A number of years ago Rockefeller Center in New York City began what has since become a tradition in that city – they paid tribute to what they called “the only two true Christmas carols composed in America.” One of those is “Oh, Little Town of Bethlehem” composed by the Reverend Phillip Brooks.

The second was written by someone unknown to New York audiences, and it probably came as a surprise to those sophisticated New Yorkers that this well-known piece of music and lyrics were truly American.

The year 1869 was unusually hard for residents in Utah’s Dixie. The lack of summer rains and irrigation water, and the blazing heat of summer had withered the crops long before they could be harvested. The people of St. George, Washington and Santa Clara had withered too – being able to work only during the early morning hours in the sweltering summer fields.

The autumn had been harsh and dry. Brown corn stocks rattled in the wind and the dust blew soil from the fields. Christmas this year, it appeared, would not be a happy time for the saints. The people of Utah’s Dixie needed encouragement and something to charm the season.

Apostle Erastus Snow was the LDS Church leader in Dixie and he worried about the sadness he saw in the faces he met. Food was so scarce that a holiday feast wouldn’t be possible, he’d have to look elsewhere for something to cheer the holiday.

He called Charles Walker, the acknowledged poet laureate of Dixie to his office, and John Macfarlane the local choirmaster. He called them to write a special number for a Christmas gathering. The two men were excited about the prospect – they had collaborated on pieces for a number of years.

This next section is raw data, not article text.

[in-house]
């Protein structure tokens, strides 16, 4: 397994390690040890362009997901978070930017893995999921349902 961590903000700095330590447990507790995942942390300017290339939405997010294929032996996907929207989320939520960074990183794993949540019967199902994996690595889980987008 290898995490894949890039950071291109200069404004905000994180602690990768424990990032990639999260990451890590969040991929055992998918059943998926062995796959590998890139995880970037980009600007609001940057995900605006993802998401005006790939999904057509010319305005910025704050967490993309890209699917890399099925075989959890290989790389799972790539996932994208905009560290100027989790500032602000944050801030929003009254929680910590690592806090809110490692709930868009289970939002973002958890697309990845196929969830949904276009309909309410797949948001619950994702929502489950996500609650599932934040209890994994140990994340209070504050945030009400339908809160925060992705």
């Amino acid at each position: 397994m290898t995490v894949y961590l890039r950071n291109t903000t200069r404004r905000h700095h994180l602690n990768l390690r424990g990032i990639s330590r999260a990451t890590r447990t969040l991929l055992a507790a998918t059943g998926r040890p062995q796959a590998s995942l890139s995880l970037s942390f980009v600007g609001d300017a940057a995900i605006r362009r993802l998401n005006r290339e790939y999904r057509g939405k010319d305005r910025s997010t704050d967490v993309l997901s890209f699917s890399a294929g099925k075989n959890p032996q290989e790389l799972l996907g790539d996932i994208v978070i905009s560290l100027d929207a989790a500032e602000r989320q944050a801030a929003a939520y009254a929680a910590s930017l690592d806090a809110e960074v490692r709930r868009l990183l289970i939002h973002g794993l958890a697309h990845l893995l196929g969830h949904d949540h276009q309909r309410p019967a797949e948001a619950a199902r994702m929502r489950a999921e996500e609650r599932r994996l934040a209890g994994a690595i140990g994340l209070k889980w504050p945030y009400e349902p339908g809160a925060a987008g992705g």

Walker wrote some lyric ideas and took them to Macfarlane at his home in Washington City. John and Anne lived in a small house at 294 East on a street that would eventually be called – Telegraph. The adobe house had only one room and a small lean-to in the back. Inside was John’s pride and joy – a small pump reed organ.

No matter how much he tried, Macfarlane couldn’t come up with fitting music to Walker’s verses. The days were getting close to Christmas and not a single note had been composed. John couldn’t sleep well at night, worrying about his charge. Then one night he woke with a start. Some simple notes were in his mind. The room was cold and the floor icy under his feet. He wrapped himself in a blanket. Rather than disturb Anne, John stepped out his front door and stood on his porch. The sky was filled with soft clouds and a full moon peeked at the earth as the clouds rolled by.

The valley before him was beautiful. The desert of southern Utah lay beyond the fields to the south – much like the desert of Judea on that night centuries ago when the angels filled the skies with their halleluiahs. Suddenly, as John Macfarlane looked out over the desert the complete melody and the words came flooding into his mind. They were not Walker’s words, but he knew he must write them down immediately before they were lost.

“Hurry up, Anne, light the lamp and pump the bellows! I’ve finally got it.”

What a sight they must have made – John, a handsome five-foot ten, and Anne not quite five feet tall – both in their nightgowns. John playing and humming as Anne pumped the bellows. Between them they had produced that second great American Christmas carol – “Far, Far Away on Judea’s plain” and finished it with the angel’s Halleluiahs!

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